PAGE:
WASHINGTON, Dec. 13 (UPI) -- In response to Target Corporation's decision to ban the Salvation Army's bell ringers in front of stores this year, the National Clergy Council, among other organizations, are asking their congregations to boycott Target for their holiday shopping.
The Salvation Army kicks off its red-kettle donation drive on Thanksgiving Day each year, but in January 2004, Target announced that the Salvation Army and other charity organizations would no longer be welcome at Target stores due to the company's no-solicitation policy.
Previously, the company made an exception for the Salvation Army's Christmastime collections, but so many other charities and unions asked for exemptions that Target decided to enforce an across-the-board rule, according to Target spokeswoman Theresa Whitfield.
However, the National Clergy Council is taking the decision personally. The Council and its more than 150,000 affiliate members are urging clergy members of all Christian faiths to persuade their congregations, organizations, families, and friends to boycott shopping at Target stores, and instead visit retailers that support the Salvation Army bell ringers and Christian values in general.
"We feel, at the heart, it is a much larger assault on the Christian values as a whole because that's what the Salvation Army stands for," Dane Rose, program director of the National Clergy Council, told United Press International.
"It's really hard to find fault in what the Salvation Army does. It's been around for almost a hundred years. There's never been any negative press, no scandals. It's really baffling that Target has done this."
Inside the National Clergy Council, members call the word-of-mouth campaign to boycott Target stores, "Operation Teach-Scrooge-A-Lesson."
The Salvation Army was founded in 1865 by London-based minister William Booth, as a way to bring his message of Christianity to the poor and destitute, who were not welcome in the traditional churches of Victorian-era London. Today, the Army is located in more than 106 countries.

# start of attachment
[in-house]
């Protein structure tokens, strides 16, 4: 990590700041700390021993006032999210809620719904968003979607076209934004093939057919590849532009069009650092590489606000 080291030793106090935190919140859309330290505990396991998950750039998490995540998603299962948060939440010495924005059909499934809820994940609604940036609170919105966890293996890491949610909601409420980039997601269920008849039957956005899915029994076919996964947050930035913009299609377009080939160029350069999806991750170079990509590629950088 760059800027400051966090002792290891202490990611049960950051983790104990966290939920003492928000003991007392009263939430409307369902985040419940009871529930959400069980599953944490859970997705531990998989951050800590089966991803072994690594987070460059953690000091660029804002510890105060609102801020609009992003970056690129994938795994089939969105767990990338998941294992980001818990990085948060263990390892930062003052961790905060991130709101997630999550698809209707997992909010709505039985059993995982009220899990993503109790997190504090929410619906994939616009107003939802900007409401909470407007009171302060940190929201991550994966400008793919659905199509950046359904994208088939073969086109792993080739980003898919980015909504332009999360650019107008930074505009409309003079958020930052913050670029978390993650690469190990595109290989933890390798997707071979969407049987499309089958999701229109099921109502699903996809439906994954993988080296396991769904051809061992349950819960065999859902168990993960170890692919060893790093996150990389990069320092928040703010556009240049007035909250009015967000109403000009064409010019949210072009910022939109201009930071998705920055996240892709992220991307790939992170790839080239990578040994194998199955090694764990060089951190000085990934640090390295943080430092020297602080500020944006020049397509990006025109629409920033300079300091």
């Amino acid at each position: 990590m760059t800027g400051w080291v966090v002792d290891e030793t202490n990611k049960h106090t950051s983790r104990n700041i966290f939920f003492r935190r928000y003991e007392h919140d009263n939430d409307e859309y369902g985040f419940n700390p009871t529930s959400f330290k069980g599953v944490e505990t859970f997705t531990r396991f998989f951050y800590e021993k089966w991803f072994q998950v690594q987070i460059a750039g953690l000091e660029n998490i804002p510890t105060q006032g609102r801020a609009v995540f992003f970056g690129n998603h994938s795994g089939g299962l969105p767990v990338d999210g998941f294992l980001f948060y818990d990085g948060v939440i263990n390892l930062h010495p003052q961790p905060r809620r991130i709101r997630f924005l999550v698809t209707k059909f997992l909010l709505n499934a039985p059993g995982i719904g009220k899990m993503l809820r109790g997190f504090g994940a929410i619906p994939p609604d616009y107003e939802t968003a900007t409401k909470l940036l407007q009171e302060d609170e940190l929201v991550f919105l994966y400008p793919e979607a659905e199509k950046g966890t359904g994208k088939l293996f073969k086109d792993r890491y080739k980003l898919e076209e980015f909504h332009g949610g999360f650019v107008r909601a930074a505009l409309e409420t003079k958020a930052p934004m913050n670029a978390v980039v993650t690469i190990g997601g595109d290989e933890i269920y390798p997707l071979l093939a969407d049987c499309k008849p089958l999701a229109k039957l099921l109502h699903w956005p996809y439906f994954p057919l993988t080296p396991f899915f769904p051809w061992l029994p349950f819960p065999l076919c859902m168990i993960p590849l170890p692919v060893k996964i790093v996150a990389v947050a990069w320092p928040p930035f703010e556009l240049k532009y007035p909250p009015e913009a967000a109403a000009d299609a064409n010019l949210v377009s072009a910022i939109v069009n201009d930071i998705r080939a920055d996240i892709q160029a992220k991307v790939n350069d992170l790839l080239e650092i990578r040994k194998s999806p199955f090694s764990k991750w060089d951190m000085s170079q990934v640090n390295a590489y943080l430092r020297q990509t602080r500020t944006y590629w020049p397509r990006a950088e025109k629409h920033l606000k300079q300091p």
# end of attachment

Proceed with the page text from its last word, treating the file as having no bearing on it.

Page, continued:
Target spokeswoman Lena Michaud said Target's decision to ban the bell ringers from its storefronts does not indicate the company disagrees with charitable giving or what the Salvation Army stands for.
"We have had a long-standing no-solicitation policy at all our stores," Michaud told United Press International. Target's decision to ban all solicitors this year was "a matter of consistency and a matter of fairness," Michaud said.
Target does support the Salvation Army in other ways, Michaud said, such as working with the Salvation Army through their local branches.
The Salvation Army estimated that it collected $9 million in donations from Target locations last year, or roughly 10 percent of their annual kettle collections, which totaled $93,842,043 in 2003, the organization said.
SA spokeswoman Melissa Temme said from the information she currently has, the Salvation Army, as an organization, and its individual members do not endorse or support a boycott of Target stores.
"We understand business is business," Temme said, "and we know they have to run their business the way they choose to."
The National Clergy Council is not the only group to call for a boycott of Target stores.
"Millions of Christians give Target millions of dollars," said director of the Culture and Family Institute Bob Knight in a recent interview on the Christian Broadcasting Network, "and what have they gotten from Target in return? A lump of coal. I think they ought to be ashamed of themselves, and I think consumers ought to take this into account when they do their Christmas shopping."
Customers boycotting Target might be turning to Wal-Mart, another discount store. Wal-Mart allows Salvation Army bell ringers and many other charity organizations to solicit donations outside Wal-Mart stores, but with some regulation.
According to Wal-Mart spokesman Dan Fogleman, solicitation by non-profit organizations is limited to 14 calendar days, but restricted to three consecutive days at a time.
"It was implemented in 2001," Fogleman told United Press International, "largely as a fairness issue for the organizations as well as our customers."
Wal-Mart Stores, Inc. is considered one of the largest corporate donors, giving over $150 million to charitable organizations a year, including the Salvation Army, the Children's Miracle Network, and U.S. troops abroad, sending them items such as phone cards, paper, envelopes, and letters of support and encouragement.
Target also has one of the largest corporate philanthropy programs in America, giving $2 million per week to charities. According to company information, that is 5 percent of its federal taxable income.
"Christmas comes but once a year," said National Clergy Council president Rev. Rob Schenck. "Christmas is also the greatest time for charitable giving. Target's bad public relations decision will cause irreparable harm to the Salvation Army's unparalleled programs."